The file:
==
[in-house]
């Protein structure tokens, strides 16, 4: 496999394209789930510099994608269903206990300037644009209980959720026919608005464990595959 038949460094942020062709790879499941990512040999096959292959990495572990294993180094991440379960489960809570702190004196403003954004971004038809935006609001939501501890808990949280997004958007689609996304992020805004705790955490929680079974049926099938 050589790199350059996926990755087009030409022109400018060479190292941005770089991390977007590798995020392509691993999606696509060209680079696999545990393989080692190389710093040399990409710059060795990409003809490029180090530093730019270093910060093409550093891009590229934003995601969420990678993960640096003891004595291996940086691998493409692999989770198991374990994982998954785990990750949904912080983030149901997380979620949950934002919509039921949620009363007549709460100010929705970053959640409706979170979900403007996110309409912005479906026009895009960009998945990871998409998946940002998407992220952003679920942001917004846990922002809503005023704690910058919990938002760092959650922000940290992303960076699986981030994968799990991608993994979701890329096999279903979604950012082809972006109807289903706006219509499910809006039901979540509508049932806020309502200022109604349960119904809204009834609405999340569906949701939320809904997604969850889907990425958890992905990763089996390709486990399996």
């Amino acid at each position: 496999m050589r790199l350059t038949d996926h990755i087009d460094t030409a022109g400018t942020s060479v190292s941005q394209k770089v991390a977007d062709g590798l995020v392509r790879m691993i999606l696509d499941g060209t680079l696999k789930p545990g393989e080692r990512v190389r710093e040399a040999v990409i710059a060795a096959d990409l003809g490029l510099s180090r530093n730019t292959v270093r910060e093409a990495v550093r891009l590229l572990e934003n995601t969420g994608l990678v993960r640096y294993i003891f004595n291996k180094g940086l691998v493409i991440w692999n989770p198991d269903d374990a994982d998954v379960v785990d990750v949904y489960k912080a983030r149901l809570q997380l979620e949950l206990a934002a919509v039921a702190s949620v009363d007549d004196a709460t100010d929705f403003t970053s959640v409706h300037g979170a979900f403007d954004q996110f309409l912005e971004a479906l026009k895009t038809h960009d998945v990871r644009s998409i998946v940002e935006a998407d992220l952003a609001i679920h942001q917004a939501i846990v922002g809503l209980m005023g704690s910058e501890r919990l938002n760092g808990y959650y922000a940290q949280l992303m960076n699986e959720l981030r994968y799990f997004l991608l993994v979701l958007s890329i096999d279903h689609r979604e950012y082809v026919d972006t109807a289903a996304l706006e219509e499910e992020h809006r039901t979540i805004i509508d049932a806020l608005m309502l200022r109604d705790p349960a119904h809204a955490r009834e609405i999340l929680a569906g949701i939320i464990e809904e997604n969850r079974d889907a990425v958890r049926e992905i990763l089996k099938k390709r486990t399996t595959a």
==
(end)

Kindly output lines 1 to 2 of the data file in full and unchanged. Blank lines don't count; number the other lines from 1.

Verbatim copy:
[in-house]
């Protein structure tokens, strides 16, 4: 496999394209789930510099994608269903206990300037644009209980959720026919608005464990595959 038949460094942020062709790879499941990512040999096959292959990495572990294993180094991440379960489960809570702190004196403003954004971004038809935006609001939501501890808990949280997004958007689609996304992020805004705790955490929680079974049926099938 050589790199350059996926990755087009030409022109400018060479190292941005770089991390977007590798995020392509691993999606696509060209680079696999545990393989080692190389710093040399990409710059060795990409003809490029180090530093730019270093910060093409550093891009590229934003995601969420990678993960640096003891004595291996940086691998493409692999989770198991374990994982998954785990990750949904912080983030149901997380979620949950934002919509039921949620009363007549709460100010929705970053959640409706979170979900403007996110309409912005479906026009895009960009998945990871998409998946940002998407992220952003679920942001917004846990922002809503005023704690910058919990938002760092959650922000940290992303960076699986981030994968799990991608993994979701890329096999279903979604950012082809972006109807289903706006219509499910809006039901979540509508049932806020309502200022109604349960119904809204009834609405999340569906949701939320809904997604969850889907990425958890992905990763089996390709486990399996």